Primrose was indicted November 19, 1981, on thirty counts of mail fraud and one count of extortion. On December 31 the Government gave Notice of Dismissal of the indictment. The trial court granted the Government leave to dismiss on January 4, 1982, the date the case was originally scheduled to go to trial. See Fed. R. Crim. P. 48(a). Three days later a second indictment was returned against Primrose, charging him with thirty-eight counts of mail fraud and three counts of extortion. Primrose was arraigned and trial was set for March 1. Primrose moved to dismiss the second indictment under Federal Rule of Criminal Procedure 48(b) on the ground of unnecessary delay. Primrose appeals the district court's denial of this motion. He does not, however, allege any violation of the Speedy Trial Act, 18 U.S.C. §§ 3161-3174 (1976), of the speedy trial clause of the Sixth Amendment, or of the due process clause of the Fifth Amendment.
Rule 48(b) provides:
"If there is unnecessary delay in presenting the charge to a grand jury or in filing an information against a defendant who has been held to answer to the district court, or if there is unnecessary delay in bringing a defendant to trial, the court may dismiss the indictment, information or complaint."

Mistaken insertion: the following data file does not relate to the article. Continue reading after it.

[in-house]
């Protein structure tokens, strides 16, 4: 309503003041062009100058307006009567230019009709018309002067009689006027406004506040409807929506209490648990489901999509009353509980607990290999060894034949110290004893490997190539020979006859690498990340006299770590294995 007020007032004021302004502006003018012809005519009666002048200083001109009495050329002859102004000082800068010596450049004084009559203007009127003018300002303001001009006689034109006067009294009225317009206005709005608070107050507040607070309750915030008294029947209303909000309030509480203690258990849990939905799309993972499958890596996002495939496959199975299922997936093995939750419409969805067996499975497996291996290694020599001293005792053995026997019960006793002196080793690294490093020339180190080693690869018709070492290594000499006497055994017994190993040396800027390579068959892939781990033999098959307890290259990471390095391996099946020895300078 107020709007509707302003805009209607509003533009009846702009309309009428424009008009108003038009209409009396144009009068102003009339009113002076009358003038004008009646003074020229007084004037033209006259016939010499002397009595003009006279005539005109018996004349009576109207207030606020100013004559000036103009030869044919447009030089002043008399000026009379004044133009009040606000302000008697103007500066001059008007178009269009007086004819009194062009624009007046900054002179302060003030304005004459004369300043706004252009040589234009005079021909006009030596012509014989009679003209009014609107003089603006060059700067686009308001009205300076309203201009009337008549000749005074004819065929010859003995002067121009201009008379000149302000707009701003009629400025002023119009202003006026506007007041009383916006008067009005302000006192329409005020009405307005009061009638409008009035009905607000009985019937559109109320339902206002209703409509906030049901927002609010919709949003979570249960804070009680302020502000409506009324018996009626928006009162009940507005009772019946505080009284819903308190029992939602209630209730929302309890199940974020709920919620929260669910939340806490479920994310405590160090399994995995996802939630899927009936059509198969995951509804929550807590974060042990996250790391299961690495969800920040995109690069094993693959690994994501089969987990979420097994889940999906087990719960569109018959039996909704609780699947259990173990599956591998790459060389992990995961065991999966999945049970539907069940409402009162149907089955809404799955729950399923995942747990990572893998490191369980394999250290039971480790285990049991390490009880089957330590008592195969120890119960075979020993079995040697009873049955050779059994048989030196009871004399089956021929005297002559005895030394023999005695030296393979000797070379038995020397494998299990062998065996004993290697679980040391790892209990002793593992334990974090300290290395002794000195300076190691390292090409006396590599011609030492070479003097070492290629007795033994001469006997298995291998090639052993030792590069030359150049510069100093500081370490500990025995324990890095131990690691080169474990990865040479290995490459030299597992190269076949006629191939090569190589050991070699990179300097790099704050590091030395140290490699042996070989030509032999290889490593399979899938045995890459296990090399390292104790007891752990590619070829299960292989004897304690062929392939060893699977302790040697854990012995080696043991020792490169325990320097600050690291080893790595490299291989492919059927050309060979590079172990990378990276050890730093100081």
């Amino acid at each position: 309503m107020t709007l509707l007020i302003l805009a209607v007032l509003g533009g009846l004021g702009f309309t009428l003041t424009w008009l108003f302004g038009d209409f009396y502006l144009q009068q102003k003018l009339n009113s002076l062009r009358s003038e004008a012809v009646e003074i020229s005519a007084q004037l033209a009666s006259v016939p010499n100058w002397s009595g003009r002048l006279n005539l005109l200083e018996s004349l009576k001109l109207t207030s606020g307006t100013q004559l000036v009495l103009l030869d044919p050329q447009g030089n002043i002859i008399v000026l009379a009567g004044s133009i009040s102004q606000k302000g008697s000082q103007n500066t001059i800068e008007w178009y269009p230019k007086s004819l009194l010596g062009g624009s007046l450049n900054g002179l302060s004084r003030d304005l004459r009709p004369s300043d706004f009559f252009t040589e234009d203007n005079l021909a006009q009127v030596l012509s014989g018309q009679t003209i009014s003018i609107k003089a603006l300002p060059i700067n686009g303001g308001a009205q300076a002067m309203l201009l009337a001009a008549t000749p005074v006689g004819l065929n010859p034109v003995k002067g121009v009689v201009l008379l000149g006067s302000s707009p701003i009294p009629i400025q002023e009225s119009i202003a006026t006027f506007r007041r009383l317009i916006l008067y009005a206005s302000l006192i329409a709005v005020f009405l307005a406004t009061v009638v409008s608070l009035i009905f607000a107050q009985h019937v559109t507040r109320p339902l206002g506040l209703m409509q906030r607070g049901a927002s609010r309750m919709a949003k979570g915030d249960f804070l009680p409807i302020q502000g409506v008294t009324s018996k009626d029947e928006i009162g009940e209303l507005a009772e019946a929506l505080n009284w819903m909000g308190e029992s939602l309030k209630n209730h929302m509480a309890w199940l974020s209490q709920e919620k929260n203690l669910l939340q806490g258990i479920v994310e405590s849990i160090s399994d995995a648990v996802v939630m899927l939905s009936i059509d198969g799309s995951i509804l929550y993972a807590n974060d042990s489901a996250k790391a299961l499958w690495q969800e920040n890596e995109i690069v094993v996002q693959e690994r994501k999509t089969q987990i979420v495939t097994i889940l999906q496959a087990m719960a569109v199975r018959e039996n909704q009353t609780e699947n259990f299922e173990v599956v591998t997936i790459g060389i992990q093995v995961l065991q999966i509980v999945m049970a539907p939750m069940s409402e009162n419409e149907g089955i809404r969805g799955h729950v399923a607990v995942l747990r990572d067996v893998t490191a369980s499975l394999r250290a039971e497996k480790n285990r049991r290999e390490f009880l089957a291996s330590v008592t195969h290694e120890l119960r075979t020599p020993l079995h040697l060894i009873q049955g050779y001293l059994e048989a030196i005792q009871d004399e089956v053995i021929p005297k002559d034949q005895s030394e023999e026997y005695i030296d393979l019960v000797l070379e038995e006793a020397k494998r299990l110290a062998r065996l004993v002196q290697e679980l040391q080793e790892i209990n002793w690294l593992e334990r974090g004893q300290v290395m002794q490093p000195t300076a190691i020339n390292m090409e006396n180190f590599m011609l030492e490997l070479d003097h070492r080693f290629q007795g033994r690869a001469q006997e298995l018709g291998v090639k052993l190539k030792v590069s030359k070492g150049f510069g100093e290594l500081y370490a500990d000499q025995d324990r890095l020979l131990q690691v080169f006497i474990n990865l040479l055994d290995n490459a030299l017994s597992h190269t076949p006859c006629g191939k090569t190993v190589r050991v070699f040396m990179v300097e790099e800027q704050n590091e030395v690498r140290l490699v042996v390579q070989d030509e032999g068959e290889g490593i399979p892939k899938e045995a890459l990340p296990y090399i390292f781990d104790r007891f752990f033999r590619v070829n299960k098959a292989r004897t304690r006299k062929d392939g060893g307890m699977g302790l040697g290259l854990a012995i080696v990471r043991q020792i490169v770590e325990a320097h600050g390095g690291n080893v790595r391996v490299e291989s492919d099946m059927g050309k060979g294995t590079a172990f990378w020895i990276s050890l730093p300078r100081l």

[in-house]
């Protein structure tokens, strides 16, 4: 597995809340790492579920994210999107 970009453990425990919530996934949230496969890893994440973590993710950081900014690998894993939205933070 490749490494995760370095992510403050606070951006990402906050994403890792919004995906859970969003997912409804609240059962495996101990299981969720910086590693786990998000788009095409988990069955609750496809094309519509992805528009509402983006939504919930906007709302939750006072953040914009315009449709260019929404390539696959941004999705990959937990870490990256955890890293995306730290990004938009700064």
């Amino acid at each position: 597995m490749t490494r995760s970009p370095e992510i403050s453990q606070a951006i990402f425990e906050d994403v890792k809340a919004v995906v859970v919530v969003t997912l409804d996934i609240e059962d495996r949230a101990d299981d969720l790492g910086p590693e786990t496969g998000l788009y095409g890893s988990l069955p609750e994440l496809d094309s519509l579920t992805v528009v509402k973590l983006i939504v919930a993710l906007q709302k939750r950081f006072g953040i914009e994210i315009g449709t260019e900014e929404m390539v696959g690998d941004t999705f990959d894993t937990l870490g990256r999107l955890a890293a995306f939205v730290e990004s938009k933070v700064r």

The rule is applicable only to post-arrest situations. United States v. Lovasco, 431 U.S. 783, 789 n. 8, 97 S. Ct. 2044, 2048 n. 8, 52 L. Ed. 2d 752 (1977); United States v. Marion, 404 U.S. 307, 319, 92 S. Ct. 455, 462, 30 L. Ed. 2d 468 (1971); United States v. McManaman, 606 F.2d 919, 922 n. 5 (10th Cir. 1979). Because Primrose was not arrested prior to indictment, Rule 48(b) is inapplicable.
VOIR DIRE OF JURORS
Primrose asserts that voir dire in this case was inadequate because all the jurors had read or heard about the ongoing county commissioner investigation. He contends that the voir dire was not sufficiently broad to permit the trial court to assess the effect of this publicity on the jurors' ability to be impartial. He also argues that each juror should have been questioned individually out of the presence of other jurors.